Take A Closer Look
“Tell me about a decision you made in your career that you now regret”. This was the final interview question asked of me by the hiring manager of a large fortune 200 company. The room went awkwardly silent as I struggled to find an immediate response to ‘wow’ her, clearly it was not a question I anticipated. But after a long, uncomfortable 30-second pause, I found the answer. The explanation I provided was not simply a response, it was the reason I was sitting in front of her at that very moment. A few years prior I made the decision to pursue a new career, leaving the finance role I held at the time to pursue a role in human resources, for which I was currently interviewing. “Before entering college,” I started, “I did a lot of research on the career field I wanted to pursue primarily driven by the lifestyle I wanted, but I didn’t perform the same depth of research on myself. I regret not taking an inventory of my core values, natural abilities, and passions to help me decide on what would be personally meaningful for me in a career.” That was my unrehearsed, unfiltered, and honest answer. She responded with a sincere head nod and smiled. Boom. She loved it, I got the job!
In my early college days, I, like many of us, attempted to define myself before learning about who I really was. I subconsciously ‘told’ myself who I would be, instead of first ‘listening’ to myself to understand who I was. I didn’t realize the importance of the self-discovery process on decisions like my college major that would later, in various forms, impact my career direction. According to the National Center for Education Statistics about 80 percent of students in the United States end up changing their major at least once. Which doesn’t seem too bad at first glance, but coupled with research from University of La Verne in California, tells another story. Their career services department reported about 50% of college graduates pursue careers that are not related to their majors. 50%, really? Wow!
But what does self-discovery really mean? I don’t claim to an expert by any means, but for me self-discovery is the conscious effort of studying various aspects of yourself and allowing that information to guide your decision-making. It provides clear answers to questions like: What am I good at? What are my core values? What am I really passionate about? I’m a firm believer that every human being on this planet is unique and has something of value to offer, but without knowledge and appreciation of your distinctives, the risk of conforming to popular examples becomes greater. Said another way by Dr. Tony Evans, chaplain for the NBA Dallas Mavericks, “If you don’t pursue your calling”, [that is embrace your uniqueness] “you’ll spend your life wishing you were somebody else.” How we apply the knowledge of ourselves to our career or “calling” should align with our core values, abilities and passions, otherwise we run the risk of being dissatisfied and disengaged.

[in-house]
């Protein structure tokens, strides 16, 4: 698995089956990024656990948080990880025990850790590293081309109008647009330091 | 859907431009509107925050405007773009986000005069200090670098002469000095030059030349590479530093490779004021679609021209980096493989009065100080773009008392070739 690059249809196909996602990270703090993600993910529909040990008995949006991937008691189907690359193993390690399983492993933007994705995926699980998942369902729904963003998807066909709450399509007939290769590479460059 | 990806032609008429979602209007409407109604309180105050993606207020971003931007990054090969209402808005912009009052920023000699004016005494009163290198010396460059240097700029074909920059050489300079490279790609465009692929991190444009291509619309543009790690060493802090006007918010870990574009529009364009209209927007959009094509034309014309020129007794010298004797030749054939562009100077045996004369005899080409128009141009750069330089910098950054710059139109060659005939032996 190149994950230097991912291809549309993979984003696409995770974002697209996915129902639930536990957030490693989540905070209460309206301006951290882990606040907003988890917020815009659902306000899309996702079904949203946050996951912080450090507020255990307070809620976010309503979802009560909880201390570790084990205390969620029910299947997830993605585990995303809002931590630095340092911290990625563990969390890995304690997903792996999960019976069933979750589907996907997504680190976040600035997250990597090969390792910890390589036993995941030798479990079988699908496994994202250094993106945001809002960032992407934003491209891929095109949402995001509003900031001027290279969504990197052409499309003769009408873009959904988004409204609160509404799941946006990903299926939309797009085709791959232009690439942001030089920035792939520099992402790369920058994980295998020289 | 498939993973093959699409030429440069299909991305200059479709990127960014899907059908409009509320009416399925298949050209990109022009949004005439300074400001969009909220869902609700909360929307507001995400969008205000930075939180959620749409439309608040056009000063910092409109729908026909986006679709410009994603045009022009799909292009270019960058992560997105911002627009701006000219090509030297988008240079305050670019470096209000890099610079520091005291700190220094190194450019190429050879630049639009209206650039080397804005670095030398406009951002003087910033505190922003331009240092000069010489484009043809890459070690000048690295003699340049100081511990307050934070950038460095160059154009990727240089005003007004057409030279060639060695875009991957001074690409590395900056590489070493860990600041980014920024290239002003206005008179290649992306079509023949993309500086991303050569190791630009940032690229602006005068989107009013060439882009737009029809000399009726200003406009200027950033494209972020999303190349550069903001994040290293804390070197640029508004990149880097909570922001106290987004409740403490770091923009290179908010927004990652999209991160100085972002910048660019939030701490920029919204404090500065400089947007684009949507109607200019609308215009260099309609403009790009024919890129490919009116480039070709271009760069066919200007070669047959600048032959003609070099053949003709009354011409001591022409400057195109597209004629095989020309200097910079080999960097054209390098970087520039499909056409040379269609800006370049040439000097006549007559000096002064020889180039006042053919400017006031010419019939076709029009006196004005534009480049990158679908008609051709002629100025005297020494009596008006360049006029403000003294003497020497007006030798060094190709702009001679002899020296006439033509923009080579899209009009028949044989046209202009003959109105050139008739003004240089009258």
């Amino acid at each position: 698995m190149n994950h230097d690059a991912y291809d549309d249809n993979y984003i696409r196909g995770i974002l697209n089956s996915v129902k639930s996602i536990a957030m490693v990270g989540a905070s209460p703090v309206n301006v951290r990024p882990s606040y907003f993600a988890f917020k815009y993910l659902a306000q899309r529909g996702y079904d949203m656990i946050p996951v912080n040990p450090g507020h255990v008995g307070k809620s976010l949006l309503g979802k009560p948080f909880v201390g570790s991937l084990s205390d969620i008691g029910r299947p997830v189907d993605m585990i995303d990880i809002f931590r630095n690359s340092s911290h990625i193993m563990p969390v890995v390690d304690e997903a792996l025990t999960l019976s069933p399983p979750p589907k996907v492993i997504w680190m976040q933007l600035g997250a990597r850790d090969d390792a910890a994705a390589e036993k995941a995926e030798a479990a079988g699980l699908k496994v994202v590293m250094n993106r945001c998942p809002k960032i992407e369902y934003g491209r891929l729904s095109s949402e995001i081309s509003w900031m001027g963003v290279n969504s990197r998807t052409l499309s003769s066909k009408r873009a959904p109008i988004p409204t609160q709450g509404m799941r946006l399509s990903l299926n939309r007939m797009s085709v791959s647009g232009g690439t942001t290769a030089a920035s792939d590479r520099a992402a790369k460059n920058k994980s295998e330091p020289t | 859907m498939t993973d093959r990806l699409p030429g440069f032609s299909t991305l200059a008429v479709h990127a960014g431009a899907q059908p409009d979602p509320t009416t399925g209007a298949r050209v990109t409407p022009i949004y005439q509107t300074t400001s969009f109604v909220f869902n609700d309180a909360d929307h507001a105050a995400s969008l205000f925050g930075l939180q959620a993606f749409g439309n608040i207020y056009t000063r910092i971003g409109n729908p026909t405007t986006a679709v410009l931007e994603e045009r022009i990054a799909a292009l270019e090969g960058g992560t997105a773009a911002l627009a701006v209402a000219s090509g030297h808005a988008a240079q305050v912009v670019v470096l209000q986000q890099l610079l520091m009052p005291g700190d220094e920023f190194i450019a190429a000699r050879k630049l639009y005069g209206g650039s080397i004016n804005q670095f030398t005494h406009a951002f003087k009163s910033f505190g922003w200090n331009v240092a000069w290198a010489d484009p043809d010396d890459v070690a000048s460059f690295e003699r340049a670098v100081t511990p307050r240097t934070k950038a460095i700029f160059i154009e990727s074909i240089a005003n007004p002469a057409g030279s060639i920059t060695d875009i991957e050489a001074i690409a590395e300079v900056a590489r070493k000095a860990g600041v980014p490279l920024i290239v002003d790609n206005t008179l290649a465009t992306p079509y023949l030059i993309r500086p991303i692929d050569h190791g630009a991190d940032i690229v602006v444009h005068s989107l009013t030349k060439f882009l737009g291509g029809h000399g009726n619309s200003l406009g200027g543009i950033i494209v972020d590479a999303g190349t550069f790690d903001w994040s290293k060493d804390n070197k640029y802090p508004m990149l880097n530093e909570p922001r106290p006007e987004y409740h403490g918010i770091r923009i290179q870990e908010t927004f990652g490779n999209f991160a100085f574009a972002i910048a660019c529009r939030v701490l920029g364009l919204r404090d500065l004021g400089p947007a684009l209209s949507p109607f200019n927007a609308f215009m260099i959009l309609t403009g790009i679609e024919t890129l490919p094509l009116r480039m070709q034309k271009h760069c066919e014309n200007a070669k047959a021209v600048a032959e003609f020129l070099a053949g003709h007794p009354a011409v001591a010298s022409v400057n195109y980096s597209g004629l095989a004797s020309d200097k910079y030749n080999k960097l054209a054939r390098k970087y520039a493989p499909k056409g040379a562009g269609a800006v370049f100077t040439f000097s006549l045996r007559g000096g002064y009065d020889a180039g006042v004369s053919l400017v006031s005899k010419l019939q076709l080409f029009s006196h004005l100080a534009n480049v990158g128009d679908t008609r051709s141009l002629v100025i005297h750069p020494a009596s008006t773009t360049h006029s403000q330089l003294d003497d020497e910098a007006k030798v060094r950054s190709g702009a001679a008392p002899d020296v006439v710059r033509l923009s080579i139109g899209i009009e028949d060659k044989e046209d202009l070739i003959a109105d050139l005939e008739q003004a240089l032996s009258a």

So, you may be wondering, “where do I begin?” Well, first I’ll admit that there are a lot of different avenues you can take to facilitate the self-discovery process, but I’ll share with you a few resources I’ve used that have been most helpful and enjoyable. The list of resources below are assessments that help answer the following questions: How do I impact others when I’m at my best? What is my preferred thinking style? And lastly, what am I naturally good at?
- Reflected Best Self Exercise (RBSE)
The Reflected Best Self™ Exercise (RBSE) is a feedback seeking exercise that helps you identify and understand your unique strengths and impact on others using stories provided by key people in your life. The RSBE provided me with a new perspective on my strengths through the lens of others and helped me better understand how they impacted those around me. To get the most out of this resource I recommend choosing people whose opinion you value and people who are involved in different areas in your life (e.g. Friends, family, work, church, etc.).
- Herman Brain Dominance Instrument (HBDI)
The Herman Brain Dominance Instrument helps you to identify your preferred natural thinking style and helps tries to couple it with possible career choices. The HBDI helped me decipher my natural thinking style versus the way I’ve been trained to think and process through formal training.
Learn More: https://www.herrmannsolutions.com/
- Highlands Ability Battery (HAB)
The Highlands Ability Battery helps to assess your natural abilities and align them to career types using objective work samples. The HAB is probably the most detailed and objective assessment I’ve taken. It’s a 3-hour interactive assessment that uses work samples in addition to inquiry questions. It’s absolutely worth it.
Learn More: https://www.highlandsco.com/
Lastly, no matter where you are on your career path – just starting out or transitioning, performing ‘homework’ on yourself will save you time and energy and help you make the best decision before you take your next step.